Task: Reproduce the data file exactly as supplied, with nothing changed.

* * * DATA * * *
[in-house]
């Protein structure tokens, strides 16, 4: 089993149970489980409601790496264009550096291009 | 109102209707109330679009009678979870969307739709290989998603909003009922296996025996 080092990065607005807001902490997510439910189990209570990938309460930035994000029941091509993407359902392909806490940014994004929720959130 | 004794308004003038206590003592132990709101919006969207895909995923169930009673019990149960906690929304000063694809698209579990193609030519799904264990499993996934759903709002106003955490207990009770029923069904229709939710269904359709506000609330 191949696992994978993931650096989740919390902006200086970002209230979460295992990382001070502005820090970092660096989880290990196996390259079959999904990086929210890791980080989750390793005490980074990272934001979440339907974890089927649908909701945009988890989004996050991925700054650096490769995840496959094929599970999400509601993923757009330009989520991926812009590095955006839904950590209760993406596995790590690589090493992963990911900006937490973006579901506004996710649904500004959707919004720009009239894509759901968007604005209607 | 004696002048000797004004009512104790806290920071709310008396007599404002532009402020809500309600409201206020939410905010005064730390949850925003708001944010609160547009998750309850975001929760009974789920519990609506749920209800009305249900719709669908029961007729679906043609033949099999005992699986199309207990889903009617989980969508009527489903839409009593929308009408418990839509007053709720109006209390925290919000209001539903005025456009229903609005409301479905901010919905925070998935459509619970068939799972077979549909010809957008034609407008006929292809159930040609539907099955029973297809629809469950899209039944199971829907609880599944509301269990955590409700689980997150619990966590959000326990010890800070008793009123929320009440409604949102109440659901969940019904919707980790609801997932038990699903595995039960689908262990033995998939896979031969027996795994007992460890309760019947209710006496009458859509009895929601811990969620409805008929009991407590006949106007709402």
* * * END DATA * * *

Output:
[in-house]
């Protein structure tokens, strides 16, 4: 089993149970489980409601790496264009550096291009 | 109102209707109330679009009678979870969307739709290989998603909003009922296996025996 080092990065607005807001902490997510439910189990209570990938309460930035994000029941091509993407359902392909806490940014994004929720959130 | 004794308004003038206590003592132990709101919006969207895909995923169930009673019990149960906690929304000063694809698209579990193609030519799904264990499993996934759903709002106003955490207990009770029923069904229709939710269904359709506000609330 191949696992994978993931650096989740919390902006200086970002209230979460295992990382001070502005820090970092660096989880290990196996390259079959999904990086929210890791980080989750390793005490980074990272934001979440339907974890089927649908909701945009988890989004996050991925700054650096490769995840496959094929599970999400509601993923757009330009989520991926812009590095955006839904950590209760993406596995790590690589090493992963990911900006937490973006579901506004996710649904500004959707919004720009009239894509759901968007604005209607 | 004696002048000797004004009512104790806290920071709310008396007599404002532009402020809500309600409201206020939410905010005064730390949850925003708001944010609160547009998750309850975001929760009974789920519990609506749920209800009305249900719709669908029961007729679906043609033949099999005992699986199309207990889903009617989980969508009527489903839409009593929308009408418990839509007053709720109006209390925290919000209001539903005025456009229903609005409301479905901010919905925070998935459509619970068939799972077979549909010809957008034609407008006929292809159930040609539907099955029973297809629809469950899209039944199971829907609880599944509301269990955590409700689980997150619990966590959000326990010890800070008793009123929320009440409604949102109440659901969940019904919707980790609801997932038990699903595995039960689908262990033995998939896979031969027996795994007992460890309760019947209710006496009458859509009895929601811990969620409805008929009991407590006949106007709402």